IxDA Interaction 17 : A Brief Field Report — Part 1
Part One: Technology Trends
This year’s IxDA Conference was held at NY, from Feb. 3 to 8. If you are reading this and don’t know about IxDA, check their website here.
I’m making this report from the perspective of the specific talks and workshops I was able to attend (most activities involved choosing from simultaneous options, some even in different venues). Considering this as a subjective perception of the event, make sure to keep an eye on the IxDA’s Vimeo Channel for the future release of all the talks in video.
Who should read this report
Initially intended as a way for me to remember and keep an insight of what I witnessed during the event, I hope you find these report useful on your own. The topics summarized here might be found relevant by anyone in the fields of U.X., U.I. & Ix Design; Coders, Developers, and anyone else involved with Technology and Design.
Use it as a guide to identify notable speakers; get a sense of the vibe during the event; and make a playlist with the recommended talks (you will need to wait for IxDA to upload the talks for this, though).
In order to make it easier to read and enjoy, I divided my report in two parts: Technology Trends (this one) and Introspection (coming later this week).
The first part is my attempt to quickly provide a trend-watcher report for all of you interested in knowing what kind of hype emerged during the event, and getting practical advice on what’s hot and worthy to keep an eye during 2017 (according to my report: Bots & A.I.; Simulated Realities; and Off-Screen Interactions).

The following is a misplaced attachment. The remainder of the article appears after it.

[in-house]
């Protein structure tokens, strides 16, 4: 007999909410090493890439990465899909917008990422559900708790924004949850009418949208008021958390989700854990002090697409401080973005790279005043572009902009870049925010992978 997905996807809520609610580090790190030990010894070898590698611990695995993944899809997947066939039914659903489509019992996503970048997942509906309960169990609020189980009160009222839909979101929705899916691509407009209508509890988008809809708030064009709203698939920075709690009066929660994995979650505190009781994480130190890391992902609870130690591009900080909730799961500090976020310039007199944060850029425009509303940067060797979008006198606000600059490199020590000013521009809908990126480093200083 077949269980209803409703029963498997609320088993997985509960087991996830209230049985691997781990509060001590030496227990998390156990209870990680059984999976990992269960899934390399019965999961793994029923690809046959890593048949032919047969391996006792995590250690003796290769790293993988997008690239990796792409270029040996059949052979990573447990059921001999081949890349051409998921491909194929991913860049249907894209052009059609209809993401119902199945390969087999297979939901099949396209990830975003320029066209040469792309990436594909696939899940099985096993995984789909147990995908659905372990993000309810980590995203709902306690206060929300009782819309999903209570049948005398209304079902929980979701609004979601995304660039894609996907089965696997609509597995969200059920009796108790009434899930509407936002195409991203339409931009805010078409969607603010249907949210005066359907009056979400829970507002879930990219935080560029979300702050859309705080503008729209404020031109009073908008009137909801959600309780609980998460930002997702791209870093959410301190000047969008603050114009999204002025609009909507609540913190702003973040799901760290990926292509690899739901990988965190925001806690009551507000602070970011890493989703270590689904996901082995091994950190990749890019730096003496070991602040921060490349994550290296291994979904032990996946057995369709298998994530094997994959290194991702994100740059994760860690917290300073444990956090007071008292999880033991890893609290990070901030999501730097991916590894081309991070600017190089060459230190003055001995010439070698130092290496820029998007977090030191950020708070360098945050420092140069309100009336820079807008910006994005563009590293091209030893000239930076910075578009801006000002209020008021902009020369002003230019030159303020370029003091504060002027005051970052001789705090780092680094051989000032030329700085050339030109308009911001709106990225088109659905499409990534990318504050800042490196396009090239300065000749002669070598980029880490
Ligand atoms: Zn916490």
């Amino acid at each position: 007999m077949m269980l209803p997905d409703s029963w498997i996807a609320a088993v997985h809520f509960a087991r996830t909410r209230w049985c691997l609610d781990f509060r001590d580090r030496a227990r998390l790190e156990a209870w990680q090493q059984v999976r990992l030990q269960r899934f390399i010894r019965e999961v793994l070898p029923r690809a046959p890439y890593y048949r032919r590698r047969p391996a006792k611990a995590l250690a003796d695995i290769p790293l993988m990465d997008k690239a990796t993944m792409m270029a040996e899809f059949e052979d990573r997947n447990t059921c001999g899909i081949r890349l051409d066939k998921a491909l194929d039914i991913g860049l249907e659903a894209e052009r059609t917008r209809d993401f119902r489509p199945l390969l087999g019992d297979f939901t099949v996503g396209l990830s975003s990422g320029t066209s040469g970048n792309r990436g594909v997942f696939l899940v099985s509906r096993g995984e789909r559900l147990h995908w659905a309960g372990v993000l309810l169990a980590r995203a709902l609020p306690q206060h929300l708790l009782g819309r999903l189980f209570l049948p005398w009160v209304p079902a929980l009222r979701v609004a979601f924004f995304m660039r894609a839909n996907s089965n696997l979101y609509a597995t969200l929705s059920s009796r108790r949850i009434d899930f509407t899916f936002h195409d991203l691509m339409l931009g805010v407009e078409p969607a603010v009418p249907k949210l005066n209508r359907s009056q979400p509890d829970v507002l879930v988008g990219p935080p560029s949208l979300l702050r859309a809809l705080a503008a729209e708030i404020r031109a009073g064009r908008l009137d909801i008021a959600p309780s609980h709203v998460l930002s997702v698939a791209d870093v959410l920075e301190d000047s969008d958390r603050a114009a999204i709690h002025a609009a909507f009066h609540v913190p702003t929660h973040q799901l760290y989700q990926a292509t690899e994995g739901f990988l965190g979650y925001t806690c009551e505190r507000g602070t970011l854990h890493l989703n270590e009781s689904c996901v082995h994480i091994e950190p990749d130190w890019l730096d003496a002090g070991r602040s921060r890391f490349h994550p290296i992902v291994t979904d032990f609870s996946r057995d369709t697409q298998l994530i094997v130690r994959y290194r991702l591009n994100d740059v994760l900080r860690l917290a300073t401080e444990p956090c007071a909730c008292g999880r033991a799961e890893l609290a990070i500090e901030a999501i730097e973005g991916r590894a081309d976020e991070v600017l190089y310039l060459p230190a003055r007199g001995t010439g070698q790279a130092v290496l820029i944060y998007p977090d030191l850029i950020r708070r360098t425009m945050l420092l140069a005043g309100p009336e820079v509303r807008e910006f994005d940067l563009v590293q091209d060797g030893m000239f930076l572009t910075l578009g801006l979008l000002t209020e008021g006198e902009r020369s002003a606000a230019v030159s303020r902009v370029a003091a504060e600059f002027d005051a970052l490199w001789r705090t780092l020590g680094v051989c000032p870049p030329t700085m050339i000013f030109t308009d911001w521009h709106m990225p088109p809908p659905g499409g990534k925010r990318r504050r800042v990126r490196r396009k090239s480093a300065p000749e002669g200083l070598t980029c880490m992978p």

For the second part, I compiled all of my notes about more introspective and philosophical topics treated during the event, more specifically: Ethics; Design Education; and Design Futures.
Let’s get started, then.
Bots & A.I.
One of the most prolific topics during this year’s event was Artificial Intelligence. Most notably, Conversational U.I. mediated by chatbots (there was a major workshop by R/GA on Sunday 5, as well as a full series of curated talks on Monday’s afternoon).
In case you’ve been living under a rock (like me), let me tell you that –apparently– chatbots are a big thing now. People use them nowadays to promote democracy, text during insomnia, and of course, get informed.
Conversational U.I. is basically delivering features and interactions through smart messaging experiences; a sort of undesigned interface where language is the most important thing (and the underlying technology, but we know that of course).
It’s an exciting world for Interaction Designers (as well as brands) because it reduces seemingly complex interactions to one of the most sophisticated ways we interact with each other since ever: conversation.
Conversational U.I. also poses an interesting scenario for a new age of Interactivity: one full of gestures and conversations (text as well as voice), a topic also explored in depth during this year’s talks.